• Early identification of potential claims: Two elements allow the health system to identify and respond proactively to claims and potential claims:
    • Online system: An online incident reporting system captures adverse events right after they occur, documenting details surrounding the incident. Any clinician or staff member can report via the online system. The risk management department reviews the reports, contacts the clinicians involved, and proactively contacts the patient and/or family to discuss the incident.
    • Outreach to plaintiffs' attorneys: The State of Michigan requires a compulsory presuit notification period for providers being sued for medical malpractice. Rather than setting aside these notices and waiting for a lawsuit to be filed (as many health systems in the state do), the University of Michigan Health Systems begins a thorough investigation when the presuit notification arrives (see bullet below). Consequently, plaintiffs' attorneys in southeast Michigan now call or e-mail the health system's chief risk officer to report potential claims when a legitimate case arises.
  • Formal investigation process: The risk management department investigates claims and potential claims to determine if a medical error has occurred or if reasonable care was provided. The investigation begins when the department receives notice of an adverse event via patient complaint, staff notification, the incident reporting system, a presuit notification, or informal contact from a plaintiff’s attorney. The risk management department is available 24 hours a day, 7 days a week to accept calls and e-mails. The actual investigation process varies based on the unique circumstances of the case. In all cases, however, the first priority is to promote the patient’s well-being by understanding his or her medical needs and making sure they are being met. Risk managers also check on the well-being of the caregiver(s) involved in the event. Patients and families are promised full disclosure, are provided known facts without speculation, and are informed that a full understanding of all the relevant information may take some time to ascertain. Risk managers also ensure that evidence is preserved, notify the hospital's chief of staff of the incident, and begin interviewing involved parties as soon as possible. Every event has a different timeline; some are quickly identified as mistakes, while others are not so clear-cut and thus require a longer investigation.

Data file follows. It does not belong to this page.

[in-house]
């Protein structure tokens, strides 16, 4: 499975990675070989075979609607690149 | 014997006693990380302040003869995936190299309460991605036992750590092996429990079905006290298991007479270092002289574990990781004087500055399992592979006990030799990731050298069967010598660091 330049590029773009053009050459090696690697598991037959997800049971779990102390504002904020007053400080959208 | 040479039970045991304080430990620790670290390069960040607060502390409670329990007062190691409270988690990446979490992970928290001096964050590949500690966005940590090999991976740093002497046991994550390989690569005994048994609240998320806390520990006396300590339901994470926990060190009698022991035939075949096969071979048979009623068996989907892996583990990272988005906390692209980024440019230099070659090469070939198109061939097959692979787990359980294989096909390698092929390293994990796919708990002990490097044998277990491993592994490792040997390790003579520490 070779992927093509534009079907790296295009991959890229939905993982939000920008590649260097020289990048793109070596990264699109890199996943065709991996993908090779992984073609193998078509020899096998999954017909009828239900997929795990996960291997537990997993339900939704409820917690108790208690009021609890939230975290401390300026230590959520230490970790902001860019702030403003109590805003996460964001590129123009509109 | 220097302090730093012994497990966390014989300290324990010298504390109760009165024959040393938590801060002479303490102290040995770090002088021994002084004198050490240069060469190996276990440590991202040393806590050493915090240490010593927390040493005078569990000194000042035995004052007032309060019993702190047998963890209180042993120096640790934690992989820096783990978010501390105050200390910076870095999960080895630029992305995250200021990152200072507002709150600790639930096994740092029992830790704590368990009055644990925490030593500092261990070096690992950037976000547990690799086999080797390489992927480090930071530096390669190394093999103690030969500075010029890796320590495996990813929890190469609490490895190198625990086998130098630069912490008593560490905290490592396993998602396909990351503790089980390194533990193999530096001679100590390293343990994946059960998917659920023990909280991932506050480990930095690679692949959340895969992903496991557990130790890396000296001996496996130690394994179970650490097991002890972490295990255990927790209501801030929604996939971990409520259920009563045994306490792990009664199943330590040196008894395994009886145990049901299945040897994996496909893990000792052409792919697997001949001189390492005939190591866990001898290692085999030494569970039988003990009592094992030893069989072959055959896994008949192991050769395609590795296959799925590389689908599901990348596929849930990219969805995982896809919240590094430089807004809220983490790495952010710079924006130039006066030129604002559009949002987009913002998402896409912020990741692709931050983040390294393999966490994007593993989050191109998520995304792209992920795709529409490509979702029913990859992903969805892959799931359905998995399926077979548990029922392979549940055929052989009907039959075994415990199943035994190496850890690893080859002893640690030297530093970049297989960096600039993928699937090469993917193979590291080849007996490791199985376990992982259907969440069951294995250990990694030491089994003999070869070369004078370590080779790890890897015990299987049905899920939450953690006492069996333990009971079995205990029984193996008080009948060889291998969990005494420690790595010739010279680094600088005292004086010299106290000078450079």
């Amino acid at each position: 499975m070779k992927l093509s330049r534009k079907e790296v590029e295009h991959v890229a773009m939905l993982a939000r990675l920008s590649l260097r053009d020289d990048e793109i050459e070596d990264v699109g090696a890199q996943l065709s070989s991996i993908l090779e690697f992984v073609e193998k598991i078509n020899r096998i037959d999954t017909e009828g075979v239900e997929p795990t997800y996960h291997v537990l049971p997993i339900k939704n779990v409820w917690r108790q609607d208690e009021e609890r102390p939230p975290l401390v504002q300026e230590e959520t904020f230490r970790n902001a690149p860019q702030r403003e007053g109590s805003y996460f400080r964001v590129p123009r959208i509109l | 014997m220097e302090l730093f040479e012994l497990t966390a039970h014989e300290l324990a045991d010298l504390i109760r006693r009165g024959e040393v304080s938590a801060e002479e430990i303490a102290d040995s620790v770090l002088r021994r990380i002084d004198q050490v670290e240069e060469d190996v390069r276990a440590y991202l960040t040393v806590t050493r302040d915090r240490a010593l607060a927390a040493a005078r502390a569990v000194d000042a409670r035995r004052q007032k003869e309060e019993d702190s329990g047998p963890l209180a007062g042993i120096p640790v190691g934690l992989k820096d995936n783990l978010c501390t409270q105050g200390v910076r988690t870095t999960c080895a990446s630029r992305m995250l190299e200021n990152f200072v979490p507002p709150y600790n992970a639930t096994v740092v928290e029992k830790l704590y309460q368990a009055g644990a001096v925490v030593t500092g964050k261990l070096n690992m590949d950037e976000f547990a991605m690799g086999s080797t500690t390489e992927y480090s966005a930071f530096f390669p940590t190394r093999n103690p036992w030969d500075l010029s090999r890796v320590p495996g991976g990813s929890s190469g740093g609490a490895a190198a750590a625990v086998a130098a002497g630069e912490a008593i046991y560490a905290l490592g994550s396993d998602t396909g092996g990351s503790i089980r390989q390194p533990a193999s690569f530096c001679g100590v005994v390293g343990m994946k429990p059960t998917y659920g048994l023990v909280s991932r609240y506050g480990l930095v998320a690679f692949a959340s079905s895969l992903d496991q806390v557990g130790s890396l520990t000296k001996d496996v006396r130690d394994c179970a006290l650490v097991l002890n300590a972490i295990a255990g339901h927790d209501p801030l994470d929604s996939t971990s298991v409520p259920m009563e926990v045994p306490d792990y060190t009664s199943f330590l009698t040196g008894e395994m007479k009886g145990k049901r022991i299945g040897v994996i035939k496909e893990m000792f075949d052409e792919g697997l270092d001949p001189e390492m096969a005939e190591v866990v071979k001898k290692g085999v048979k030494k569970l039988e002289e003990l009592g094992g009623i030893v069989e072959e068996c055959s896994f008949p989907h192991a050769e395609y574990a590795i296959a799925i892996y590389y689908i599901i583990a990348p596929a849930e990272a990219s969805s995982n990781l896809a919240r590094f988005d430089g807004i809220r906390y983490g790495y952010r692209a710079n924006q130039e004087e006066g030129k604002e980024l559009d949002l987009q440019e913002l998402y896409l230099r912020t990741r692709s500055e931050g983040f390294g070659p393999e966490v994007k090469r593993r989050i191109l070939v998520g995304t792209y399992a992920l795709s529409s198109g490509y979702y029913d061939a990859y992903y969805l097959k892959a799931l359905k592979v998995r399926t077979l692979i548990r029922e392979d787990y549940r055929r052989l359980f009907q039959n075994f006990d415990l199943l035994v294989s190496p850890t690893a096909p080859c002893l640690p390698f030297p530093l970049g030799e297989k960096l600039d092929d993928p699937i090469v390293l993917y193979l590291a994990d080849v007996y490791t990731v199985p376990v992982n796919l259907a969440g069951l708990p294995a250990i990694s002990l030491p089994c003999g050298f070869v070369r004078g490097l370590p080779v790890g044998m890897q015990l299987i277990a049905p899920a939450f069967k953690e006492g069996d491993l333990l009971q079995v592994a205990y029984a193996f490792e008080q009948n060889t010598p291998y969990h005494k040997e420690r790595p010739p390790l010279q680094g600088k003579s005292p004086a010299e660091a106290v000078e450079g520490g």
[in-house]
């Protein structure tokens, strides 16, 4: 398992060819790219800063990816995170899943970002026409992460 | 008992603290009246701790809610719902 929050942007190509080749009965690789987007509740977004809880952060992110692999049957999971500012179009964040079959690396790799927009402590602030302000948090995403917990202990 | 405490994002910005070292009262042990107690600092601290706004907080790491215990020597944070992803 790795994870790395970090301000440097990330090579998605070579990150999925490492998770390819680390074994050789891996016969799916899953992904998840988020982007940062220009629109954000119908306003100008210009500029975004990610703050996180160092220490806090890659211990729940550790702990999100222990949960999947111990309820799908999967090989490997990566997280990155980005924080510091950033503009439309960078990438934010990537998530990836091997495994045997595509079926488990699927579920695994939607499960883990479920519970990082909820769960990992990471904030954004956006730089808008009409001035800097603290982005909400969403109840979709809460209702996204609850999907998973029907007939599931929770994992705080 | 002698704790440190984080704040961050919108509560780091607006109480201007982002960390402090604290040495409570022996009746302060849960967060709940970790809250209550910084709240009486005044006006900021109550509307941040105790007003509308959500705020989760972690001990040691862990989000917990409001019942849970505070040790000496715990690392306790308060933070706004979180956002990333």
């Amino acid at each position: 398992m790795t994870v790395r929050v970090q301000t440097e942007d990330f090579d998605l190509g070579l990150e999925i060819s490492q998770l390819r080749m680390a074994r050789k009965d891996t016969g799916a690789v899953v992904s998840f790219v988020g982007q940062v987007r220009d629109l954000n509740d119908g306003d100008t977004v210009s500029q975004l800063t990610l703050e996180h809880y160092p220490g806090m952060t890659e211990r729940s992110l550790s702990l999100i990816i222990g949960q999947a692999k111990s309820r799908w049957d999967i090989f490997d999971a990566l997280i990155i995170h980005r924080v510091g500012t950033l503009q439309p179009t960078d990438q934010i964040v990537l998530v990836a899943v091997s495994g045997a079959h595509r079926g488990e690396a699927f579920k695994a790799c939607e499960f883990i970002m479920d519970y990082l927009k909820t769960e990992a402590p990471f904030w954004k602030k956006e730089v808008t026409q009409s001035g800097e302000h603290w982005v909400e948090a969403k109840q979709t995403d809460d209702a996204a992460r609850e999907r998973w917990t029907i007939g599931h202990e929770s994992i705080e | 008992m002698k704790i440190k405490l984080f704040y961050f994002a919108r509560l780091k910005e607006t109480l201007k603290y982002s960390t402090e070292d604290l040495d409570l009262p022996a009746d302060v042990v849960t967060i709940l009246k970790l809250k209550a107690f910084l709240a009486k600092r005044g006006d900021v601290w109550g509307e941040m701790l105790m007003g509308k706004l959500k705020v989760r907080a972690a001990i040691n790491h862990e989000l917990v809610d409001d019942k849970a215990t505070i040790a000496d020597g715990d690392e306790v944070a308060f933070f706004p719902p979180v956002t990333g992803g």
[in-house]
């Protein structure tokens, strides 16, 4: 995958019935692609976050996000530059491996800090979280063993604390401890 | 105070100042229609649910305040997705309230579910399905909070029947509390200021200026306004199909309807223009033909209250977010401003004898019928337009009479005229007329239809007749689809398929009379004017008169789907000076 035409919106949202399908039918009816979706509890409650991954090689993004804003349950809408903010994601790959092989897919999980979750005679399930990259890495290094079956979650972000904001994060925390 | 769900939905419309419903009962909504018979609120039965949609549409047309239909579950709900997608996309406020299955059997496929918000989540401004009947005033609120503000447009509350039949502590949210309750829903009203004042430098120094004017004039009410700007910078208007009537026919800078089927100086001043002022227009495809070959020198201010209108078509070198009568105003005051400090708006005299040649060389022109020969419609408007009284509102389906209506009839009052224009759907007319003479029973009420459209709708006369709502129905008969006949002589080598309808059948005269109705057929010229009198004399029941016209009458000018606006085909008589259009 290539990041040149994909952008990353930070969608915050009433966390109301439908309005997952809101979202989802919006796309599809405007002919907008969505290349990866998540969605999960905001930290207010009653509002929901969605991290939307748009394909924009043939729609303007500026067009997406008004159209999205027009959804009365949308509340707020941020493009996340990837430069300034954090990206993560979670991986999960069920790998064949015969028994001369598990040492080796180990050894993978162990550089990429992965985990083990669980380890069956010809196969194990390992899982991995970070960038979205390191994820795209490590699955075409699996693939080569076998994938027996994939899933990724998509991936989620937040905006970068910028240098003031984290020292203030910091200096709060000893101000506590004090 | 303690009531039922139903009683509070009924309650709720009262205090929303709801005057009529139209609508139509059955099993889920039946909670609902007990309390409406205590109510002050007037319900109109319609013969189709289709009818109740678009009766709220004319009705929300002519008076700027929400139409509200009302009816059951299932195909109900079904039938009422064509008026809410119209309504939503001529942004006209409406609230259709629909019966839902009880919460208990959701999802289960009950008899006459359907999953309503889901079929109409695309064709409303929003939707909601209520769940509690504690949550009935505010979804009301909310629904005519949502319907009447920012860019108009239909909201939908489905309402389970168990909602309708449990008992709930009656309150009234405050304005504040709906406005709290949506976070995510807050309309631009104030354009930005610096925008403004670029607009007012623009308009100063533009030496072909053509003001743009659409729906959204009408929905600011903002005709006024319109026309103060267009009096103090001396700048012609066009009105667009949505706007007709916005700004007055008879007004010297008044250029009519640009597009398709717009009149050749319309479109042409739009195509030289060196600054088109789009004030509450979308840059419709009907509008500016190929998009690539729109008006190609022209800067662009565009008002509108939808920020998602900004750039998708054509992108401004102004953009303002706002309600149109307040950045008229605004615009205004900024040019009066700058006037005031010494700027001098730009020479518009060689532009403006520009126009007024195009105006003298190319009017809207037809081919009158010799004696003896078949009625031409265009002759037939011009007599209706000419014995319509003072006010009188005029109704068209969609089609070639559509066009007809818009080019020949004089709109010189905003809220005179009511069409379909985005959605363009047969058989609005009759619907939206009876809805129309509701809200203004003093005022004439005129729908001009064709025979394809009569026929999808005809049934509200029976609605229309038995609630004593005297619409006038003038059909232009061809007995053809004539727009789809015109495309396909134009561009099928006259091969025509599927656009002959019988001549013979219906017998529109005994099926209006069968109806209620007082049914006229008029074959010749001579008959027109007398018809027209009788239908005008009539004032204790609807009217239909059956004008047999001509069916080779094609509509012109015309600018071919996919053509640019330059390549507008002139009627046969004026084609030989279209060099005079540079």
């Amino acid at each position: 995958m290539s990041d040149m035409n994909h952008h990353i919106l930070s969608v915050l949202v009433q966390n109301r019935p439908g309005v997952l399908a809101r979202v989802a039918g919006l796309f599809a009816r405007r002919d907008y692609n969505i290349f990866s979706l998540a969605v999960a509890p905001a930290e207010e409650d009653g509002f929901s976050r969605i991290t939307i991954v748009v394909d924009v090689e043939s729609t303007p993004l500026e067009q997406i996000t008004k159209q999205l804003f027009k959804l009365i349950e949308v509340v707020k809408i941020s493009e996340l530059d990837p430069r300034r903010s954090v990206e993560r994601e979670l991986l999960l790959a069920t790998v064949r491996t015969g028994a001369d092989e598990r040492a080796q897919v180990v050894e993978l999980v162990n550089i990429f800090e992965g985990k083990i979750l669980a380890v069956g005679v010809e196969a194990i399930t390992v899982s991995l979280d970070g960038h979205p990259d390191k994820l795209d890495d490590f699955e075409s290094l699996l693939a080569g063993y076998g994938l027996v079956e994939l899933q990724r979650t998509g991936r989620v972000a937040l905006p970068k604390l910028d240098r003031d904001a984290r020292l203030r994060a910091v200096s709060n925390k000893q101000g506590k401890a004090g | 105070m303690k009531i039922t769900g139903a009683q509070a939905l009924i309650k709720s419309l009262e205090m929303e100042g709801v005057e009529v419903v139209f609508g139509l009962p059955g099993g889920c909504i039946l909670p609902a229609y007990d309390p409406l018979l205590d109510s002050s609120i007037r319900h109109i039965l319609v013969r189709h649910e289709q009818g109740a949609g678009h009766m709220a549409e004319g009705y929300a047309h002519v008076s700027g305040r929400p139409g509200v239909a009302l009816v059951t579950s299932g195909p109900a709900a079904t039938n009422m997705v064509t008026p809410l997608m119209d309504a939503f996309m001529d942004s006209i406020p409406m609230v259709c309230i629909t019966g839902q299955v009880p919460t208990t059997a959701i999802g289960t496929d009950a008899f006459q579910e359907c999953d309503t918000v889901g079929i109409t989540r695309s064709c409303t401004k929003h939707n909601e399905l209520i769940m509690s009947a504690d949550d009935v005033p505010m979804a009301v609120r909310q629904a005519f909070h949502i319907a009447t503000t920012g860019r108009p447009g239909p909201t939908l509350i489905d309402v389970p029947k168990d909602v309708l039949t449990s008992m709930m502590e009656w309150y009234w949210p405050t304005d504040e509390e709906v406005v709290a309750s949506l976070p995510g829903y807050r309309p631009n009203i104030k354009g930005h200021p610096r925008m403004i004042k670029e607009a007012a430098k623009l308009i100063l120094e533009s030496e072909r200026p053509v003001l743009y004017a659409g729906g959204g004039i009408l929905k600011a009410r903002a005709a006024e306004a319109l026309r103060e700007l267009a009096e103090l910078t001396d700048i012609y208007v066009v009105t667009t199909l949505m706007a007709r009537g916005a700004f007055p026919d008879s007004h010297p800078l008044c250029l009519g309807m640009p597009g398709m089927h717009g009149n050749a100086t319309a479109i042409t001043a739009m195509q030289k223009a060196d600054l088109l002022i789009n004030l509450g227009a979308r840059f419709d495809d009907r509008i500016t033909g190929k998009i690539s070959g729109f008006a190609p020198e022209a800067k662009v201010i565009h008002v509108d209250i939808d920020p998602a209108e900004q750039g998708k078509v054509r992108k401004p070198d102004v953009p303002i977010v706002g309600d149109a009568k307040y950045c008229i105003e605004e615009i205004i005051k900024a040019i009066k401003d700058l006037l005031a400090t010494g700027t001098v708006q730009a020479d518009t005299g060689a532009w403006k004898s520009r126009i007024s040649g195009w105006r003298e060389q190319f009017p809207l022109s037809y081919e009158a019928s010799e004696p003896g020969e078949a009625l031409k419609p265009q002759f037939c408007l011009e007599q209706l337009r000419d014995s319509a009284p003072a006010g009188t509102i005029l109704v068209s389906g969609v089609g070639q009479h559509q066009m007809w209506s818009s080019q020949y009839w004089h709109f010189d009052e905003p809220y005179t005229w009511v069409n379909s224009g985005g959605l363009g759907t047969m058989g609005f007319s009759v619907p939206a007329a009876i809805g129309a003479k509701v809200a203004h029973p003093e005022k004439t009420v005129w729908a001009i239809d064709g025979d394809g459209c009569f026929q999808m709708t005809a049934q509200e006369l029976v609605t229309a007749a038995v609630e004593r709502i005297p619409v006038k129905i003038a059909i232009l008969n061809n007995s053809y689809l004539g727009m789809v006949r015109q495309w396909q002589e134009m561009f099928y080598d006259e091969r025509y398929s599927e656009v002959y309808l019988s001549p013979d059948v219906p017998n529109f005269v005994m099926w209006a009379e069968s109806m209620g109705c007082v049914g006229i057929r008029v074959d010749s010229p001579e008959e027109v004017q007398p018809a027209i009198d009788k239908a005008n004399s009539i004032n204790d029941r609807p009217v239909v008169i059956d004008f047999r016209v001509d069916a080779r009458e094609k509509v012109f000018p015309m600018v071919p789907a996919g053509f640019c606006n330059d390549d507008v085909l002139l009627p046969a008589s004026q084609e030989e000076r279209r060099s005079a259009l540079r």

• Multidisciplinary committee to review claims: A 22-member multidisciplinary committee that includes clinicians, administrators, outside experts, and a lawyer from the health system’s legal office reviews each claim. The primary goals of the committee are to arrive at a well-informed determination as to whether the care provided was medically reasonable and/or whether it had an adverse effect on the patient's outcome. (Note: Michigan law protects committee discussions from the legal discovery process.) The committee also considers the need for peer review, and whether the case presents educational or quality improvement opportunities that could prevent similar events from occurring again.
  • Communication with patients/families: Every patient/family who makes a claim (and the patient’s lawyer, if one has been hired) is invited to the hospital for nonadversarial discussions with the caregivers involved in the incident; typically, multiple conversations and meetings take place as part of the full disclosure process. Risk management staff also attend, expressing empathy for the patient/family while sharing information related to the circumstances of the event so that everyone understands what happened without misconceptions. Risk managers also listen to and collect information from the patient/family.
  • Case resolution: Possible resolutions include the following: the patient may drop the claim; the patient may settle with the health system based on a financial arrangement and/or apology; the patient may proceed with a lawsuit. The health system offers settlements based on the economic implications of injury as assessed by medical economists, life care planners, and financial planners. Because the process outlined above typically lessens animosity, most financial settlements tend to be for reasonable amounts based on the extent of the injury. Settlements also include negotiated compensation for noneconomic recovery (such as pain and suffering), within inflation-adjusted caps set by the State of Michigan ($408,200 for general injuries and $729,000 for central nervous system and reproductive injuries as of January 2009). The settlement agreement usually includes a confidentiality agreement to protect both the health system and the patient/family.
  • Data sharing: Based on data collected in the incident reporting system, the risk management department provides daily, weekly, monthly, biannual, and annual reports on a set of patient safety indicators, including falls, medication errors, and others. The lessons learned in every case are shared whenever appropriate within the system—always with the departments involved but sometimes institution-wide and with leadership at all institutional levels.